July 4th – Happy Independence Day or whatever else you care to call it. A bright sunny morning greeted our weary bodies and we were only in the first part of our trip. On to Hastings Creek and the rainbow delivers: a magnificent Spectacled Eider. What a treat – this bird is not supposed to be here at this time. A great way to start the day.
On to the town pier and a White Wagtail. Actually we had three with a male displaying like a Grouse. Tail cocked straight up, wings spread out and fluttering, and becoming aggressive when challenged. This dominant male would pass on his genes to many more generations to come thus helping insure the survival of the species.
Now we headed for the Teller Road, another non-paved road but less torturous then our friend the Kougarak. We add Arctic Warbler and on the way back we stop at a small body of water and find a very special bird. Sitting rather nonchalantly is an Arctic Loon in perfect light and close enough to clearly establish its identification. The Teller Road has a much different look than the Kougarak. It is more pastoral with vast expanses of gently rolling hills. Old wooden mining structures are silent sentinels and reminders of the gold rush days.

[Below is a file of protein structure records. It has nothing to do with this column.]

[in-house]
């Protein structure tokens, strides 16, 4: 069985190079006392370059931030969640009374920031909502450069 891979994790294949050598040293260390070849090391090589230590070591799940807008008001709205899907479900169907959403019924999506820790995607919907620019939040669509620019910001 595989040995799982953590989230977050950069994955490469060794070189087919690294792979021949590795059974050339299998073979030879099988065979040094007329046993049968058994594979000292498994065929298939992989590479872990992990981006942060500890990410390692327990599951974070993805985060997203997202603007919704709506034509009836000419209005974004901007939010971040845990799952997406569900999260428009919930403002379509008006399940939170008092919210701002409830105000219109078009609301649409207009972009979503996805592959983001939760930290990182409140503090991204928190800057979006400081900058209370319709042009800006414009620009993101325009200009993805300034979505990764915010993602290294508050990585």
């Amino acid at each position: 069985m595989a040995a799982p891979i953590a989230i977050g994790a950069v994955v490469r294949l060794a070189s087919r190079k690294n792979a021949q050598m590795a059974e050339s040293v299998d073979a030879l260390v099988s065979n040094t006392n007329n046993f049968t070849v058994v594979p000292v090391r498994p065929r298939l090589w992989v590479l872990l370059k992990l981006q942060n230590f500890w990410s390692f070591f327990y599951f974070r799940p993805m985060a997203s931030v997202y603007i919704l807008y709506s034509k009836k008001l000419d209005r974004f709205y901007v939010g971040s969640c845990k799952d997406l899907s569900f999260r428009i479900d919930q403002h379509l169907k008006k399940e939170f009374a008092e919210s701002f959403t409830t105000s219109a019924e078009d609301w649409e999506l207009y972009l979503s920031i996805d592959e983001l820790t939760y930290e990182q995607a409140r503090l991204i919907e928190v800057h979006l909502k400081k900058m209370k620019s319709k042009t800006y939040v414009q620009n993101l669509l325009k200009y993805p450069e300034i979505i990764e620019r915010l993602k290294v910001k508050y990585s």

An Arctic Loon capped off our Nome-area birding.  photo by logan kale

An Arctic Loon capped off our Nome-area birding. photo by logan kahle

Our last morning in Nome is a foggy, rainy, overcast day. Our concern is getting back to Anchorage. If we don’t make the right connection we will miss our flight to the Pribilofs. Despite our previous bad luck everything works according to plan. A few thoughts about Nome before we leave. Nome is like an island on the Seward Peninsula.You cannot drive there and the three main roads out lead nowhere. ThePolar Cafe has the best blueberry pancakes in the world. In 1989 it was hard to imagine living there and I can’t believe it has changed much.
We are at the airport and the visibility clears and we get out in a hurry. Airborne again, on to Anchorage, a metropolitan city where we can shower and wash our clothes. Wrong again! Just before we land a car smashes into a telephone pole and the hotel has no electricity. Finally late that night power came back on and shower and laundry were accomplished.
The morning had the 16 vagabonds on the way to the airport and no delays right onto the plane and here we go on to St. Paul Island in the Pribilofs.